Is unpaid overtime killing UK productivity?

25 September 2018

This article was featured in the October 2018 issue of the magazine.

Andrew Weir, employer services manager at Moorepay, looks at the impact of presenteeism on productivity, and sets out solutions and some legislative points

It’s becoming a rarity for UK employees to get paid for the extra hours they work. 

Research from the Trades Union Congress uncovered that, in 2017, around five million people worked over seven hours a week with no pay, which amounts to around £31billion. This extra work is worth an average of £6,265 per worker.

Another recent study from totaljobs found that UK workers were the most likely to stay at work after hours to keep up appearances. The study found that:

  • 38 per cent of UK workers stay at work past their standard working hours.

  • 31 per cent of employers expect workers to stay later than their contracted hours.

  • IT and technology professionals are most likely to be chained to their desks to keep up appearances.

  • Younger workers are most likely to feel pressured to work overtime, with 58 per cent of 18- to 34-year-olds worrying their boss or colleagues might think they aren’t working hard enough if they leave on time.

It’s clear that presenteeism is now becoming ingrained in company culture, even though longer hours often does not lead to greater better productivity. Employers seem to agree with this: according to the study, 36 per cent of employers (and 33 per cent of employees) agree that shorter working day might increase productivity.

It’s no wonder, then, that many employers are now looking at ways to ensure their employees aren’t leaving work too late.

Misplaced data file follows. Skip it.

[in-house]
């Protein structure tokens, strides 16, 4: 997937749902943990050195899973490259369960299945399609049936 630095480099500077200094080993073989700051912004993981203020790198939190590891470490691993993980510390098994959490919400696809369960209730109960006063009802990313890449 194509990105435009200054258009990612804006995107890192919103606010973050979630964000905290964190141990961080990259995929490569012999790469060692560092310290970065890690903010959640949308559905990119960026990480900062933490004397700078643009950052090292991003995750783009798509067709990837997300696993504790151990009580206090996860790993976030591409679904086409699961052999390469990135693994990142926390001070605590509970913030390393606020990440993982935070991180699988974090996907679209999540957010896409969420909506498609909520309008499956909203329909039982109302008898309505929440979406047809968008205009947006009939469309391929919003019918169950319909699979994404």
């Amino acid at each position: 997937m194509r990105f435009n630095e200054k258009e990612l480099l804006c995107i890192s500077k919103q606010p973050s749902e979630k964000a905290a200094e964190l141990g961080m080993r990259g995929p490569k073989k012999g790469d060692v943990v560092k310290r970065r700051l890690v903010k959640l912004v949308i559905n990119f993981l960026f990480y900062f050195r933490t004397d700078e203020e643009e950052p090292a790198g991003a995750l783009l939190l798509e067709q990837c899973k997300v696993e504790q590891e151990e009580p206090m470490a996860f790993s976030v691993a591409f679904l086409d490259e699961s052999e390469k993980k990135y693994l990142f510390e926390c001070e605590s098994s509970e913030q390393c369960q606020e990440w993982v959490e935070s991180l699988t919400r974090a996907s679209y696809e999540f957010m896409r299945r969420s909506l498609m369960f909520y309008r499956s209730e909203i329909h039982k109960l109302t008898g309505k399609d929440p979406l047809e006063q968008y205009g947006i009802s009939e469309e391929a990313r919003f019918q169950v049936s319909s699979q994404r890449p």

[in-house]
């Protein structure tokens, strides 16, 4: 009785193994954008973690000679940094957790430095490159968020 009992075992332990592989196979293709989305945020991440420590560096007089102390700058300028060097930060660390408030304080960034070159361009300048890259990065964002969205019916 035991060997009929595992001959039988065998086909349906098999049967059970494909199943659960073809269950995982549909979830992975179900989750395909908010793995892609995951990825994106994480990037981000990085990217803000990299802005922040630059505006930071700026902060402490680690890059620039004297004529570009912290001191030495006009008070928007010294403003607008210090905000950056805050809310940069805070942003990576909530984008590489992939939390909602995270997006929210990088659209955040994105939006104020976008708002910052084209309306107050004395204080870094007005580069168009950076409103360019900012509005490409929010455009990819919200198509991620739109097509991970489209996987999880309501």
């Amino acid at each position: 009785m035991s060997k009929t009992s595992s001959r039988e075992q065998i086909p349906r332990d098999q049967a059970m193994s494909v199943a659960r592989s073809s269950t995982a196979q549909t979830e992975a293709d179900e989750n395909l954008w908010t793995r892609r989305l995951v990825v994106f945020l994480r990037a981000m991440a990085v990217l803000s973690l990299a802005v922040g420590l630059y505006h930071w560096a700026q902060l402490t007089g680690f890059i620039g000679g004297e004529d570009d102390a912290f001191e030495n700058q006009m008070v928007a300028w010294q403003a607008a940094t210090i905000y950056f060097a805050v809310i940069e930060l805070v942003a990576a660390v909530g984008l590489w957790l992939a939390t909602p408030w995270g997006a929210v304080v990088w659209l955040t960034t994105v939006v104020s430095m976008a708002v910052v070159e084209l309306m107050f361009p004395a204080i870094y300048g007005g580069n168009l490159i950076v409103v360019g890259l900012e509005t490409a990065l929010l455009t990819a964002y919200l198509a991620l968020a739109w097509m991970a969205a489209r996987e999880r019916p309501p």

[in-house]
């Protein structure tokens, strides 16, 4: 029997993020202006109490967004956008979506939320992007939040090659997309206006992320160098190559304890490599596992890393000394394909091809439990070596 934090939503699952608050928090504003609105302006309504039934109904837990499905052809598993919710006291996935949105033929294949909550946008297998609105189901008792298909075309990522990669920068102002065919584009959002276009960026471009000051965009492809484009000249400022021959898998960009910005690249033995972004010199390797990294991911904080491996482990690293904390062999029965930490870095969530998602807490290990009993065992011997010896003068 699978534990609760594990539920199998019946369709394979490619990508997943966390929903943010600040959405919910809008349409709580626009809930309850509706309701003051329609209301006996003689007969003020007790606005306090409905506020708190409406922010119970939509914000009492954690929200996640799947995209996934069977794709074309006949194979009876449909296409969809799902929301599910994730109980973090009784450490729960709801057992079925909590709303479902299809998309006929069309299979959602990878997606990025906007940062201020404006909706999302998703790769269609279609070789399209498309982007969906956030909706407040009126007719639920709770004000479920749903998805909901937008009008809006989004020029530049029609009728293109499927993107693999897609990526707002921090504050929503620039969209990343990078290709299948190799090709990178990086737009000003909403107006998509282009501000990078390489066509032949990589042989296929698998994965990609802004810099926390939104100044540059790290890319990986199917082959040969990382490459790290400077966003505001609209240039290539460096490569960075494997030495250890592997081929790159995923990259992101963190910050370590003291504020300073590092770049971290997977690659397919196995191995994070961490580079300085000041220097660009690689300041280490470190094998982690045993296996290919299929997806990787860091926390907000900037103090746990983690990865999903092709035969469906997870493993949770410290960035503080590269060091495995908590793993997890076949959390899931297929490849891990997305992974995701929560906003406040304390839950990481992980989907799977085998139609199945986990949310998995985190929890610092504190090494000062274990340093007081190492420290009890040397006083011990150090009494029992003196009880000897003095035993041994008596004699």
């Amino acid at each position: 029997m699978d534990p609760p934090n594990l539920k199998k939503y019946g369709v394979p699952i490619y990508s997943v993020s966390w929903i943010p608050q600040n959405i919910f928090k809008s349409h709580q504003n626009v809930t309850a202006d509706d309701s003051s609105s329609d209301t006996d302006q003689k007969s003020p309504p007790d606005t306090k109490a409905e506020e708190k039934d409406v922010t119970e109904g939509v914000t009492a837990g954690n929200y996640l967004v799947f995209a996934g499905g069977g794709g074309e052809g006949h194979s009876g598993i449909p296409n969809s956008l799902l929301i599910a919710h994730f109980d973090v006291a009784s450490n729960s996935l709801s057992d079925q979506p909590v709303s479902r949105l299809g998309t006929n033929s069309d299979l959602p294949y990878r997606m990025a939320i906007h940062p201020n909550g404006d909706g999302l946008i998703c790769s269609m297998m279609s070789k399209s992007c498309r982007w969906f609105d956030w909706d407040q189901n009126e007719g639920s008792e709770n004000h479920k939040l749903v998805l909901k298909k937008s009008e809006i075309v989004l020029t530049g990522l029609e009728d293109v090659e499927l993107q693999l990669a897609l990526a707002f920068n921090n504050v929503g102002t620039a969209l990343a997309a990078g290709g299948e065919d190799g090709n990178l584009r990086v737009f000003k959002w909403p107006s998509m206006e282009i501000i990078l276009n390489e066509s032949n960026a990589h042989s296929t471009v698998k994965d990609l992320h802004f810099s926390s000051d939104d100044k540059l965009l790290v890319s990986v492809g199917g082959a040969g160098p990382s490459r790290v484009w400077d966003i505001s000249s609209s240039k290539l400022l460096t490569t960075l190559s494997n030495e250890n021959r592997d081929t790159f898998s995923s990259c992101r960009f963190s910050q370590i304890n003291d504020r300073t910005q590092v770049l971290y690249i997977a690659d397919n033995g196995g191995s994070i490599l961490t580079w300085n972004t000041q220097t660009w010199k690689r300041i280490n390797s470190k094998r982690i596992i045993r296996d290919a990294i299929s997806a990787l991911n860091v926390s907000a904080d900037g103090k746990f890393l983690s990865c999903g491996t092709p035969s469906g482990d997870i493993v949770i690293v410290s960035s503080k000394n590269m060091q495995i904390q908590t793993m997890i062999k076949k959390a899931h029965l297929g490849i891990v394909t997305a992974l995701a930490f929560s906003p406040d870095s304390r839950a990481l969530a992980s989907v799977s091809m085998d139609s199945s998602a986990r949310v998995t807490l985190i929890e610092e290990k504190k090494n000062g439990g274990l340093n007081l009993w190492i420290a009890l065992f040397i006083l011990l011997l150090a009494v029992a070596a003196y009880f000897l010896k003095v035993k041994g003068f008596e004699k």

How does presenteeism develop?

Many companies have a culture of salaried employees working unpaid overtime. It’s mostly because workers do not feel able to leave the office because they are scared of being criticised.

Companies that put an emphasis on being ‘busy’ are most likely to succumb to presenteeism; but being busy is not an accurate indicator of how productive a company is. The problem is that the ‘hard work’ ethic naturally leads to working harder for longer. This, in turn, leads to placing a greater importance on hours spent at work, rather than what is being achieved.


Finding a solution in incentives and flexibility

Employers who evaluate their workers by meetings, emails and hours worked create a culture of visibility over productivity. But what looks like work isn’t necessarily productive – and could actually be creating more work.

Employers who give their workers the flexibility to do their best work and reward them based on their impact and value – rather than hours worked – usually see the best results in terms of productivity. They will likely have a much more focused workforce with more job satisfaction and better work life balance.


Some final legislative points on overtime

If your workers are currently working a lot of overtime, remember to ensure you give all of your employees clear guidance on what is expected with regards to their working hours. Your employment contracts should address overtime and it should be reflected in your policy.

You’ll also need to bear in mind that working late is a real issue for junior employees – there is a risk of them falling below the minimum wage, and this is a criminal offence. Always keep adequate records to demonstrate that you pay the minimum wage as proof.

In addition, remember that UK workers can’t work more than an average of 48 hours a week without signing an opt out. Workers are entitled to a rest break of twenty minutes, if they work more than six hours in a day. This can be unpaid, but must be specified in their contract.